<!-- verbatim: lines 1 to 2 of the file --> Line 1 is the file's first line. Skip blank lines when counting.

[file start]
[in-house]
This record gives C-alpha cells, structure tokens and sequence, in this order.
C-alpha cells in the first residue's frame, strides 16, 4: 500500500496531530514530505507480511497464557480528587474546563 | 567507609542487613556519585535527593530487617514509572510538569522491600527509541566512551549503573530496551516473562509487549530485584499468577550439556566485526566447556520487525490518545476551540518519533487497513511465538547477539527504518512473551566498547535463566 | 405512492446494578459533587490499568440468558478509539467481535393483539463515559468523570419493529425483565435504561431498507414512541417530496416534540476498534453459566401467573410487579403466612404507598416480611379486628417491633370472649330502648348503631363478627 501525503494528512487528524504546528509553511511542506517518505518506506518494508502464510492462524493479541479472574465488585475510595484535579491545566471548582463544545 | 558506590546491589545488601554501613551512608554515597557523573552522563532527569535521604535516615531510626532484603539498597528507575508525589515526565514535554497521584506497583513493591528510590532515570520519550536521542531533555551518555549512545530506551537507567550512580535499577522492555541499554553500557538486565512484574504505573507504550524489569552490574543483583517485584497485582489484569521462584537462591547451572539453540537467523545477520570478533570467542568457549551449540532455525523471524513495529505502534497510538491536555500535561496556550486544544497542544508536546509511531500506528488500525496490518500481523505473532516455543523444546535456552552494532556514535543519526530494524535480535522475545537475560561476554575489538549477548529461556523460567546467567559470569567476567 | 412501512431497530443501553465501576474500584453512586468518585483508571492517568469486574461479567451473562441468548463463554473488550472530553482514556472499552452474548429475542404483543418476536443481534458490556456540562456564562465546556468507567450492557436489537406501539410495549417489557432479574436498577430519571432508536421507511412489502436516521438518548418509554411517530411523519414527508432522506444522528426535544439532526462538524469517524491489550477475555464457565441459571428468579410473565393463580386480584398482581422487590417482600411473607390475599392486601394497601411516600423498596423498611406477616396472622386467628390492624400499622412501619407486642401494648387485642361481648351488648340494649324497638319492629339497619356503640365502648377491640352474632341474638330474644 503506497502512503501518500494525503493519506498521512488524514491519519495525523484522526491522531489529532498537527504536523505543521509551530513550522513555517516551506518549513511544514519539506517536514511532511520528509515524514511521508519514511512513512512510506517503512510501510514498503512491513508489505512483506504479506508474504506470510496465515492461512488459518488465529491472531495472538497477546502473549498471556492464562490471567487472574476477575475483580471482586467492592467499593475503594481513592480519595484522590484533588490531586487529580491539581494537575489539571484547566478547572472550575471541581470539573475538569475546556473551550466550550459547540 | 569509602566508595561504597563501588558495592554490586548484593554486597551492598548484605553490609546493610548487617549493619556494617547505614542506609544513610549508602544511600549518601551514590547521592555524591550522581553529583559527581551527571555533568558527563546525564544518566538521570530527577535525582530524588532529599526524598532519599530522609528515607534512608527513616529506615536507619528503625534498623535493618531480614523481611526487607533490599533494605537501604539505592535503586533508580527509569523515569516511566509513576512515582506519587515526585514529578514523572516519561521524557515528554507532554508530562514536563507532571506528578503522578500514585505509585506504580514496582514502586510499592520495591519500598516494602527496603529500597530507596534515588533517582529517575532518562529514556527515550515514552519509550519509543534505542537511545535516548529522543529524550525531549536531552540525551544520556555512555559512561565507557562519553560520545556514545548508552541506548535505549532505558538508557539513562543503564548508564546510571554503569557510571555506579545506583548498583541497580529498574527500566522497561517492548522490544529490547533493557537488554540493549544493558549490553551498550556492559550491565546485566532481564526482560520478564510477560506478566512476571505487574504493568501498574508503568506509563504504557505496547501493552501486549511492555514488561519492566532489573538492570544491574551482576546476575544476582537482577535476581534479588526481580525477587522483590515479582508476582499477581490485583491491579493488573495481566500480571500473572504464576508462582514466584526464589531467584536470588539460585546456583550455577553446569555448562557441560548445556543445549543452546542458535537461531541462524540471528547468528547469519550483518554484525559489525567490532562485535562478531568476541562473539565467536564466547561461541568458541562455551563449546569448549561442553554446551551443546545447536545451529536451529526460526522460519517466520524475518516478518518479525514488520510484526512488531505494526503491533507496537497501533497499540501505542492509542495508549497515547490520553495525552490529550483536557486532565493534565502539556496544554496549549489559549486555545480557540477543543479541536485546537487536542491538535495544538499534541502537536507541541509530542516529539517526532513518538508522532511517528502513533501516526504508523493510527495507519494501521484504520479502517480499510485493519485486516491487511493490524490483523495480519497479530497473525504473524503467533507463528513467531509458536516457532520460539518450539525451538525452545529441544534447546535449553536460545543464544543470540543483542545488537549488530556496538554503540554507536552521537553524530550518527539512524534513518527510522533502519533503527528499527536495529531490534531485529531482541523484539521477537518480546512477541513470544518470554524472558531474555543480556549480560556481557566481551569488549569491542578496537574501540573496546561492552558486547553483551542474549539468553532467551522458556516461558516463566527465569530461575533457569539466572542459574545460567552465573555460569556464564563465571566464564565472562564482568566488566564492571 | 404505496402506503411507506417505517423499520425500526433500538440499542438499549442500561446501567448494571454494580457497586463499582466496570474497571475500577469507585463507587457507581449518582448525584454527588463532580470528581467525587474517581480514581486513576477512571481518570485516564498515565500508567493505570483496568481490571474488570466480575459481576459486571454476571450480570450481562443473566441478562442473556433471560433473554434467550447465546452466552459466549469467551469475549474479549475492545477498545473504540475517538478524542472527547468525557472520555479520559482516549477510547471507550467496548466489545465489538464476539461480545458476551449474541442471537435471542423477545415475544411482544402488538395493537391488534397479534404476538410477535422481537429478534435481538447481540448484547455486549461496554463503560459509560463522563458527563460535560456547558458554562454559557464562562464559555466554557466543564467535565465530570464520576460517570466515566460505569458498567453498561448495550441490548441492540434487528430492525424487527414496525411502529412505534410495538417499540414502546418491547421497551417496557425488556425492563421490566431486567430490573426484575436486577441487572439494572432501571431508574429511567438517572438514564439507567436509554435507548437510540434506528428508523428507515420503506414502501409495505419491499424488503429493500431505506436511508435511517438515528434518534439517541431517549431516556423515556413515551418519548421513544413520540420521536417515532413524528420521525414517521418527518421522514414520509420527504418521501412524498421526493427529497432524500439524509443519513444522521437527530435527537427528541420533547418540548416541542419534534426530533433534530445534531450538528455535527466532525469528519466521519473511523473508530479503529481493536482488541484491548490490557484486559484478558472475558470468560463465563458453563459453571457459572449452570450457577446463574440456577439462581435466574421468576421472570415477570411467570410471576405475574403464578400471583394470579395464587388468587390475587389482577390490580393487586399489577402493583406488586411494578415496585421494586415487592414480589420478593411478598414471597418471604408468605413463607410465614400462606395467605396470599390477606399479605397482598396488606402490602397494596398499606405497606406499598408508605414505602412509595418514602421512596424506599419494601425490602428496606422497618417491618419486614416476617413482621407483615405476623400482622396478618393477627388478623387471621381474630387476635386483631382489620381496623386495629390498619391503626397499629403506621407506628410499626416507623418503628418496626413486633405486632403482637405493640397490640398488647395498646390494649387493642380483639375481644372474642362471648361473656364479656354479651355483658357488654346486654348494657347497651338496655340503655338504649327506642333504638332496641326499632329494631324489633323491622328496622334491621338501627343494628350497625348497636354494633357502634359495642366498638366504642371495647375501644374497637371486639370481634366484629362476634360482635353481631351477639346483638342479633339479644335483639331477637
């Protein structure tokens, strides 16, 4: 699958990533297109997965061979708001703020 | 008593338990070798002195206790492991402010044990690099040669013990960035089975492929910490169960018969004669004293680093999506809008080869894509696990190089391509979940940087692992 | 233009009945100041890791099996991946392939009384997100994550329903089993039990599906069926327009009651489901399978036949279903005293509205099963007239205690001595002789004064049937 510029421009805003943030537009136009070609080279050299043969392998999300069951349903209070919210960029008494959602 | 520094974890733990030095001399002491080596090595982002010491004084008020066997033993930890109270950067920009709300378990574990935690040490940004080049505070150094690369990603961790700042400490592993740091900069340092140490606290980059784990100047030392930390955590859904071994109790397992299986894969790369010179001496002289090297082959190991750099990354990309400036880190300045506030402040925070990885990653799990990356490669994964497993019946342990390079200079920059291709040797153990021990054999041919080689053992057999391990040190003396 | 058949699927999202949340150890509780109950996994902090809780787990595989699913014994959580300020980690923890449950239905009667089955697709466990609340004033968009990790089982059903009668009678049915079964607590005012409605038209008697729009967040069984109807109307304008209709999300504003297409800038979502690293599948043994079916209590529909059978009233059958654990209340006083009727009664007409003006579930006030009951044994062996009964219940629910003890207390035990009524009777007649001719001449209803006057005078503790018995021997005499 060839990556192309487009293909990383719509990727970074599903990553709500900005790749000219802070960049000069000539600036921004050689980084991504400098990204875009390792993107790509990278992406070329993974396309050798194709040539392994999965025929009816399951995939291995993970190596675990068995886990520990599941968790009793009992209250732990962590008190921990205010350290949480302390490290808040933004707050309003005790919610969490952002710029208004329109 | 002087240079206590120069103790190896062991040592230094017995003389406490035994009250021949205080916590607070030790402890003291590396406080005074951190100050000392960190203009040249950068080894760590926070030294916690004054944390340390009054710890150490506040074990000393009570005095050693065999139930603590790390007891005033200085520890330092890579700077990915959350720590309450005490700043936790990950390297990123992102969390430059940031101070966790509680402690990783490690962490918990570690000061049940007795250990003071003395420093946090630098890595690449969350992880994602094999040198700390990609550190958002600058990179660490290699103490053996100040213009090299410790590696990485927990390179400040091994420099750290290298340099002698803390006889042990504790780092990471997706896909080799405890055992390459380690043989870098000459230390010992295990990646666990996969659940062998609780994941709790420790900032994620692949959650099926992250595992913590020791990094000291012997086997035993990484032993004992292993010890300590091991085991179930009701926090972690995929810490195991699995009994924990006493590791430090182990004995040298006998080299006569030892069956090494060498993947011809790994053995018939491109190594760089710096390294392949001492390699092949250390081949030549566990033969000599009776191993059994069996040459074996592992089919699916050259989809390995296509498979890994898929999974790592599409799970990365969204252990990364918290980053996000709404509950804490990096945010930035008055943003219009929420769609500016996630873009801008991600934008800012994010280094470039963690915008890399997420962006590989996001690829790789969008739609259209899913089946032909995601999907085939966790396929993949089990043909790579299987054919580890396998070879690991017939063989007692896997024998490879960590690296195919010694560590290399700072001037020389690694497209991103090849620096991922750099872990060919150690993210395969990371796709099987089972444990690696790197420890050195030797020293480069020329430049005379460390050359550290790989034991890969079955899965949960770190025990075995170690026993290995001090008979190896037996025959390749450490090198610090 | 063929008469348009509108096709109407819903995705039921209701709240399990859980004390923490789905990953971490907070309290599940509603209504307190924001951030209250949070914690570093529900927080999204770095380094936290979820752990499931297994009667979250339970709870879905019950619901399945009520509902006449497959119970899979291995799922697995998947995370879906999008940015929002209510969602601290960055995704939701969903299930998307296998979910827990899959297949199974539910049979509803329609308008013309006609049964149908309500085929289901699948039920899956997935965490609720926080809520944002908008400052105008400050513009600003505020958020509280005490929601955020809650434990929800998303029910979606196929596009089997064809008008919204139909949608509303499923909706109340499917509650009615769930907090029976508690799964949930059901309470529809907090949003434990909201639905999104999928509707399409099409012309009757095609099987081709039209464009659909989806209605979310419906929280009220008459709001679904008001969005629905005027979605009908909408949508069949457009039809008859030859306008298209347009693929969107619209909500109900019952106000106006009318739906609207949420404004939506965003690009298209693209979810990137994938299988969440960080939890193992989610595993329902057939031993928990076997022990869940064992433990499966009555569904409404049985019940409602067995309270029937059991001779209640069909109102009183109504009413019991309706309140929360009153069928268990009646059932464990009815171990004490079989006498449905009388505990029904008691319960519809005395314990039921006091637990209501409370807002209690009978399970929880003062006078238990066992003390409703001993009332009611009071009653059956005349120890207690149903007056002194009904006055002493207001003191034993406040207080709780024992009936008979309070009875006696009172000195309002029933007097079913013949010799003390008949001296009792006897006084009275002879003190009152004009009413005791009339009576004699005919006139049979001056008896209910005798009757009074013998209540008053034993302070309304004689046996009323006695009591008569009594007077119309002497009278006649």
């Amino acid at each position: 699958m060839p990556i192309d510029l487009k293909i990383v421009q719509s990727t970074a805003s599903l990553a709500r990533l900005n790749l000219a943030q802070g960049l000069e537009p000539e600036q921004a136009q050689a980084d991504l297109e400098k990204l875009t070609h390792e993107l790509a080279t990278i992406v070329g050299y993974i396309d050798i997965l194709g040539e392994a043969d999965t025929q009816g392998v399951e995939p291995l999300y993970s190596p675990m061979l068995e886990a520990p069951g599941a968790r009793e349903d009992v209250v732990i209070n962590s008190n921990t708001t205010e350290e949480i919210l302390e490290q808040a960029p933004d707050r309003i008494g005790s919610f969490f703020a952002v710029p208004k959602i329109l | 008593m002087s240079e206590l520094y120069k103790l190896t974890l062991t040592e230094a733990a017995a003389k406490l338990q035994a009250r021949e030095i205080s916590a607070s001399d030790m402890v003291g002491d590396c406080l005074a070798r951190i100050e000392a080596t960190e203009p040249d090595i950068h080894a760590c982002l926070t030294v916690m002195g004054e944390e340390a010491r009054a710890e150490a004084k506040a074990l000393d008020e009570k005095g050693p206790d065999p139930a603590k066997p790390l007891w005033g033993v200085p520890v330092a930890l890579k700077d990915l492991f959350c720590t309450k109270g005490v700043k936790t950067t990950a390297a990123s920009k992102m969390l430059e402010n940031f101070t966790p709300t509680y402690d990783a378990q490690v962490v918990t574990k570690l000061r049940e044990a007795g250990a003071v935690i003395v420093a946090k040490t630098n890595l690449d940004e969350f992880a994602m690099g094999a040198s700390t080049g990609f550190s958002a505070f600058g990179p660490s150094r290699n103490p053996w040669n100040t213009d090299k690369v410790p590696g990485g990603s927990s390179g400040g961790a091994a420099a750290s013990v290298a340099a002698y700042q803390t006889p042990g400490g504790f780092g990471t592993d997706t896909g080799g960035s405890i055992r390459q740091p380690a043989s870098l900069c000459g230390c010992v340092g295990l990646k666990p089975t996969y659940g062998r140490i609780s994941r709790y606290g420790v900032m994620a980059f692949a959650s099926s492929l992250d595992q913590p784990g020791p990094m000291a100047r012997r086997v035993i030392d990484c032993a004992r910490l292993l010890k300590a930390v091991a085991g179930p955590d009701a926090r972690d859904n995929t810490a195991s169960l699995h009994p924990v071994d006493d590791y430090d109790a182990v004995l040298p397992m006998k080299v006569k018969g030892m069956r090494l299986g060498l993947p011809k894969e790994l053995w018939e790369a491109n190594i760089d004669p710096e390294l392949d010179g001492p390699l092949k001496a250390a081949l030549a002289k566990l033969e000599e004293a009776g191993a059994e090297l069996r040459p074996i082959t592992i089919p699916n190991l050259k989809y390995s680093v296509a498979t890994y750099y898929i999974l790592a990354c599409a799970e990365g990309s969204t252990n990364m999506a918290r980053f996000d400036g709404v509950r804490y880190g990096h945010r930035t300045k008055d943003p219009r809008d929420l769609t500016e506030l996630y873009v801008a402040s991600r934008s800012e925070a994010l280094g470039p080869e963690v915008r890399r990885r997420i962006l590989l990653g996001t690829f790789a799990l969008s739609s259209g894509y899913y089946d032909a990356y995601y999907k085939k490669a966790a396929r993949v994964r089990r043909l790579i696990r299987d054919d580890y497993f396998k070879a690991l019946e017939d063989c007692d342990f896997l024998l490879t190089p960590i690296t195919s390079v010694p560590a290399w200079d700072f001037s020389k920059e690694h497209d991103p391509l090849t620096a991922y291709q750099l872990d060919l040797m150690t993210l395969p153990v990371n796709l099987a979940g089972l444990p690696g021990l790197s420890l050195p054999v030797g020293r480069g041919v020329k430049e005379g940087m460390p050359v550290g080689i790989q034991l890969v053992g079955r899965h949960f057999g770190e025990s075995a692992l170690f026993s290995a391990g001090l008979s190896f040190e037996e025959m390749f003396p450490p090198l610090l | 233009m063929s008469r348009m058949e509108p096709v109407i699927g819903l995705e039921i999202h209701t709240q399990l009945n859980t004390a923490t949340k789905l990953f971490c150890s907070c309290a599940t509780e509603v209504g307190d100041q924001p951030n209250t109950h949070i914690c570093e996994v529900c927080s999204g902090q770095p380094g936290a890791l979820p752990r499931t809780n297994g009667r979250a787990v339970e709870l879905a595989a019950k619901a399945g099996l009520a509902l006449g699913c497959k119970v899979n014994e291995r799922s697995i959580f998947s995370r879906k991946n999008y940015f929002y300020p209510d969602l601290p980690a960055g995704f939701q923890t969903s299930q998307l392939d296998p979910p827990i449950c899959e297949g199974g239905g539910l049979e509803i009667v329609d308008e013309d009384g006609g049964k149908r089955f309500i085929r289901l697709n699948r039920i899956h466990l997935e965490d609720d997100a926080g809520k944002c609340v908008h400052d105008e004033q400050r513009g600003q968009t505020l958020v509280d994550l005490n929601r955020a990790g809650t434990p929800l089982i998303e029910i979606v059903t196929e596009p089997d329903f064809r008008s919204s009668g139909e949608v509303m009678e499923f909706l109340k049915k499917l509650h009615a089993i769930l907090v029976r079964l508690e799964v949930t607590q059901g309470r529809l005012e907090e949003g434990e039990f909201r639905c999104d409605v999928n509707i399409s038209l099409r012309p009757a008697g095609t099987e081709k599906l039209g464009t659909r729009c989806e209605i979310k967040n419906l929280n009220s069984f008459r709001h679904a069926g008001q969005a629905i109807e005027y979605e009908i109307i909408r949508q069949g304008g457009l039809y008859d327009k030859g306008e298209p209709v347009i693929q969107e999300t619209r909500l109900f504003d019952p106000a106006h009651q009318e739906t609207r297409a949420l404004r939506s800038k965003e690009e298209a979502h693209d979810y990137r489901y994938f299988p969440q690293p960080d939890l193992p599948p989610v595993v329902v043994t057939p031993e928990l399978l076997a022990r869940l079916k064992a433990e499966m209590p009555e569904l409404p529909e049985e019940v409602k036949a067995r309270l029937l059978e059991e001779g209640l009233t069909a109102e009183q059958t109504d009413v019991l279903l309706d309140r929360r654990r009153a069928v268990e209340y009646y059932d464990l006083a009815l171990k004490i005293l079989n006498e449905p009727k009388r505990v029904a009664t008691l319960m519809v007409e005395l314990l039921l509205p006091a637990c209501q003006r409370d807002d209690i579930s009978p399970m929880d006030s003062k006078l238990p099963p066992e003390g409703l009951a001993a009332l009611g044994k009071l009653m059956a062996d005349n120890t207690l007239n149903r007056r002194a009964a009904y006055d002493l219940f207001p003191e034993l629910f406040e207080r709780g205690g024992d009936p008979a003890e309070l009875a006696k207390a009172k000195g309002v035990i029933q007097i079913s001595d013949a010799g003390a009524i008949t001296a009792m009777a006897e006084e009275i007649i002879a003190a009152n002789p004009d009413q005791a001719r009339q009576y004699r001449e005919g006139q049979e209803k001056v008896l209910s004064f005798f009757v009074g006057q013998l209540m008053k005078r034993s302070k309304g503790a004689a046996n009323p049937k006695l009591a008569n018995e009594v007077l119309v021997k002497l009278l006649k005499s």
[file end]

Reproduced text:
[in-house]
This record gives C-alpha cells, structure tokens and sequence, in this order.